• Oooh, I love everything you say here, times one million. I enjoyed the HP books but am not a slavish HP fan — however, I am a huge Rowling fan. She’s so impressed me with her professionalism and clear affection for her readers, given some serious levels of crazy they pull out, and I don’t envy her right now. I agree — no matter the novel she came out with, it’s easy to hate on her and I find that unforgivably cruel. If she were male, would the response be the same?

    • PS: new layout? Love it!

    • You know, I’m shocked that I didn’t even think of that when I wrote this post. I’m trying to think of another male author that could compare…not sure there is one with this sort of phenomenon. At least not in recent history. Or, they were already established writers. Now I’m curious…need to do some research.

  • teresareads

    Nice post, and I totally agree that a change in direction was probably a good move on her part, whether the book itself is a success or not. I don’t know whether I’ll read this or not, only because what I loved about Harry Potter was the world-building, and I only found the writing to be so-so. However, I’ll be interested to watch people’s reactions, and if it gets good reviews from sources I trust, I’d be open to giving it a go.

    And I wonder if there isn’t going to be some hint of the supernatural. The premise makes me think of Tom Perrotta, who brought the supernatural into his latest book, or maybe Matt Haig, with his suburban vampires. There are all kinds of intriguing possibilities in that premise.

    • I really didn’t think about that, but you may be right. I think the synopsis is open ended enough to still give a lot of surprise.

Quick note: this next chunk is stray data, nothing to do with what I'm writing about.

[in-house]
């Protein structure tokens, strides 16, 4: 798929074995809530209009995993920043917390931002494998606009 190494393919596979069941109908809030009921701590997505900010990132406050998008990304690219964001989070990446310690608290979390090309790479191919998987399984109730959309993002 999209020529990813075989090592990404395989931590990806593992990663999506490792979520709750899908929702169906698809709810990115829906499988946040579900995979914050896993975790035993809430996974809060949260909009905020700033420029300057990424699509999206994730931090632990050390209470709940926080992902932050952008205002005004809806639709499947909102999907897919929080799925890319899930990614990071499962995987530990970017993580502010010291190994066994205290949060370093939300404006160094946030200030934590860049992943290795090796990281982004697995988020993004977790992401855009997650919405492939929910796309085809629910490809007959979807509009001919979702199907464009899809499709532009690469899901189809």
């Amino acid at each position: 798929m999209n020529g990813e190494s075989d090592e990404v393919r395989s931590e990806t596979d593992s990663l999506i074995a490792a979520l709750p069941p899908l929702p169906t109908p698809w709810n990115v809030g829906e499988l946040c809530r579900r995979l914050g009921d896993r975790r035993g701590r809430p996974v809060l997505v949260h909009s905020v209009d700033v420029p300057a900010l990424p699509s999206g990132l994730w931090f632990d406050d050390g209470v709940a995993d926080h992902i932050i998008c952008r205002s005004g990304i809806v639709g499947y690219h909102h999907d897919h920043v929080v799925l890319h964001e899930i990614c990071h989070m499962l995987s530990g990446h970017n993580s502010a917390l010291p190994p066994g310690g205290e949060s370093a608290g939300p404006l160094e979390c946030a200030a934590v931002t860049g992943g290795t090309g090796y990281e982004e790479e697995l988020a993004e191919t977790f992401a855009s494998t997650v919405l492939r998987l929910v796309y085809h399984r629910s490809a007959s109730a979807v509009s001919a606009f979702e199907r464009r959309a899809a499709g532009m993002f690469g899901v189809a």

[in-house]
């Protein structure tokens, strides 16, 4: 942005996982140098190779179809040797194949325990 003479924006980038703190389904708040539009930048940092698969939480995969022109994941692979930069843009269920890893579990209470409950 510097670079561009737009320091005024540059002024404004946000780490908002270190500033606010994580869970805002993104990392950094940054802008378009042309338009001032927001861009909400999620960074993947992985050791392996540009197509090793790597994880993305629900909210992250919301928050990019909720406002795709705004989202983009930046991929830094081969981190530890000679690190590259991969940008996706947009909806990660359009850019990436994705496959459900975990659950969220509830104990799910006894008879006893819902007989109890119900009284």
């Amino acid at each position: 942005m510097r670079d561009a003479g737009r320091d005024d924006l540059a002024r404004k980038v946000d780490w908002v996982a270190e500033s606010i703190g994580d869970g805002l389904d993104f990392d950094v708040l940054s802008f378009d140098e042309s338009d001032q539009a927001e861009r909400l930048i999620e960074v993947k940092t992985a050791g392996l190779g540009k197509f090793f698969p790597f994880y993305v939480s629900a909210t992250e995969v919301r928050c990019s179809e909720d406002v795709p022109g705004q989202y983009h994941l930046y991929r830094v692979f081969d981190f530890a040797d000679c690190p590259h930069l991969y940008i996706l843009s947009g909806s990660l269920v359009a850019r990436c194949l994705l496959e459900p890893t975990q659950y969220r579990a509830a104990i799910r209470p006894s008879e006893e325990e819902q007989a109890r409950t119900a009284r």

• Some really great points. I’ve always said Rowling will really prove herself when she writes something non-Harry. But I like your point that this one could just take the flak and the next could be good. Cause honestly, that synopsis does not excite me in any way. But maybe the synopsis is just horrible?

    • Thanks, Amie! Yeah, I think the synopsis is very vague, but perhaps that’s because it is so early? Still, I would rather no synopsis than a not-so-hot one. But I am a big mystery writer, and it does seem like it might be bent in that direction.

  • As much as I loved HP for the fantasy and magic, what really made the series for me was Rowling’s detailed descriptions of characters and places. I, for one, am excited to read what she writes when she puts those talents to use in a very tangible location like the English countryside. If you are a fan of Midsomer Mysteries, as I am, you know boring country life is not always as it seems. I have hopes it will be a more interesting book than the brief synopsis hints at.

    • Exactly, Amy! Boring country life has produced some really great books – Madame Bovary is a classic, but it’s a great example as are many of the mysteries I love.

  • S.G. Wright

    I’m optimistic about her book in September and glad she went in a new adult direction. Her storytelling skill is strong no matter what. I’m curious about it and say bring it on! Agree with your post. cheers. http://www.thecuecard.com/

    • Thanks for stopping by! I, too, am optimistic about the book…and really, really curious.